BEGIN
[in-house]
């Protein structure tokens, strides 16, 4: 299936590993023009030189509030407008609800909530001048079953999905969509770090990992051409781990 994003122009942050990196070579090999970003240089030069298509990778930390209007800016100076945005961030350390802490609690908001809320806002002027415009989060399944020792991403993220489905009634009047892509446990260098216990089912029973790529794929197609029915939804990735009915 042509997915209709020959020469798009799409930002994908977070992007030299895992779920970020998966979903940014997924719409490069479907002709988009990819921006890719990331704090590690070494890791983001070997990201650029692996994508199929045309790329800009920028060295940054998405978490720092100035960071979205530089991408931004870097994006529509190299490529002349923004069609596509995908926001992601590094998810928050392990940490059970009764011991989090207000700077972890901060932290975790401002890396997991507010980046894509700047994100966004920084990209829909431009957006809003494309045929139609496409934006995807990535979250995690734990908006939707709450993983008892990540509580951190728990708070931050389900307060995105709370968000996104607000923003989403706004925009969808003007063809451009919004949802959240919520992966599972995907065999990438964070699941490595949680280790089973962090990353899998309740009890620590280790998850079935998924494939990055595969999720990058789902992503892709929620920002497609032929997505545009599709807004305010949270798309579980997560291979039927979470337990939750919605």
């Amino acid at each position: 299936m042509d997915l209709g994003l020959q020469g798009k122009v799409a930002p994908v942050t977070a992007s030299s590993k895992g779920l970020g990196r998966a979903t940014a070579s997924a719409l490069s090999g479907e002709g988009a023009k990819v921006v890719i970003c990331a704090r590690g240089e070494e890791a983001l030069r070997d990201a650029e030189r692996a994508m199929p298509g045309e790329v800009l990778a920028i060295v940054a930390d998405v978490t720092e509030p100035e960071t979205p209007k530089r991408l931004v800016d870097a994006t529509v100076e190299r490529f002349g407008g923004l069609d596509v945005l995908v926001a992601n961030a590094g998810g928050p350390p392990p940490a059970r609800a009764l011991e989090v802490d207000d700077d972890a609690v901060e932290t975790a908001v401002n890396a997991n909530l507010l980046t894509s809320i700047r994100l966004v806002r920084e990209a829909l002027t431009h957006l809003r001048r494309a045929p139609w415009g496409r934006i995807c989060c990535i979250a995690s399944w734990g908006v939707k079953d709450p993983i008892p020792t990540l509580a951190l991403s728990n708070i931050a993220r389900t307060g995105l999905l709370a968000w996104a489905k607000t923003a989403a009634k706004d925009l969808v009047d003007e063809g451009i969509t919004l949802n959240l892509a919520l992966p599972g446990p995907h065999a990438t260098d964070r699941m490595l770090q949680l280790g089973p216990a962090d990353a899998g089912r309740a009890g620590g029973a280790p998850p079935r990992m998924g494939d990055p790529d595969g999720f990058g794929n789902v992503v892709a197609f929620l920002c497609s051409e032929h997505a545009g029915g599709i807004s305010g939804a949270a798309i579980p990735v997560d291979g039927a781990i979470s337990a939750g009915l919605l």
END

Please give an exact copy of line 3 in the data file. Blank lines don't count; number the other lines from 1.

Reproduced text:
């Amino acid at each position: 299936m042509d997915l209709g994003l020959q020469g798009k122009v799409a930002p994908v942050t977070a992007s030299s590993k895992g779920l970020g990196r998966a979903t940014a070579s997924a719409l490069s090999g479907e002709g988009a023009k990819v921006v890719i970003c990331a704090r590690g240089e070494e890791a983001l030069r070997d990201a650029e030189r692996a994508m199929p298509g045309e790329v800009l990778a920028i060295v940054a930390d998405v978490t720092e509030p100035e960071t979205p209007k530089r991408l931004v800016d870097a994006t529509v100076e190299r490529f002349g407008g923004l069609d596509v945005l995908v926001a992601n961030a590094g998810g928050p350390p392990p940490a059970r609800a009764l011991e989090v802490d207000d700077d972890a609690v901060e932290t975790a908001v401002n890396a997991n909530l507010l980046t894509s809320i700047r994100l966004v806002r920084e990209a829909l002027t431009h957006l809003r001048r494309a045929p139609w415009g496409r934006i995807c989060c990535i979250a995690s399944w734990g908006v939707k079953d709450p993983i008892p020792t990540l509580a951190l991403s728990n708070i931050a993220r389900t307060g995105l999905l709370a968000w996104a489905k607000t923003a989403a009634k706004d925009l969808v009047d003007e063809g451009i969509t919004l949802n959240l892509a919520l992966p599972g446990p995907h065999a990438t260098d964070r699941m490595l770090q949680l280790g089973p216990a962090d990353a899998g089912r309740a009890g620590g029973a280790p998850p079935r990992m998924g494939d990055p790529d595969g999720f990058g794929n789902v992503v892709a197609f929620l920002c497609s051409e032929h997505a545009g029915g599709i807004s305010g939804a949270a798309i579980p990735v997560d291979g039927a781990i979470s337990a939750g009915l919605l």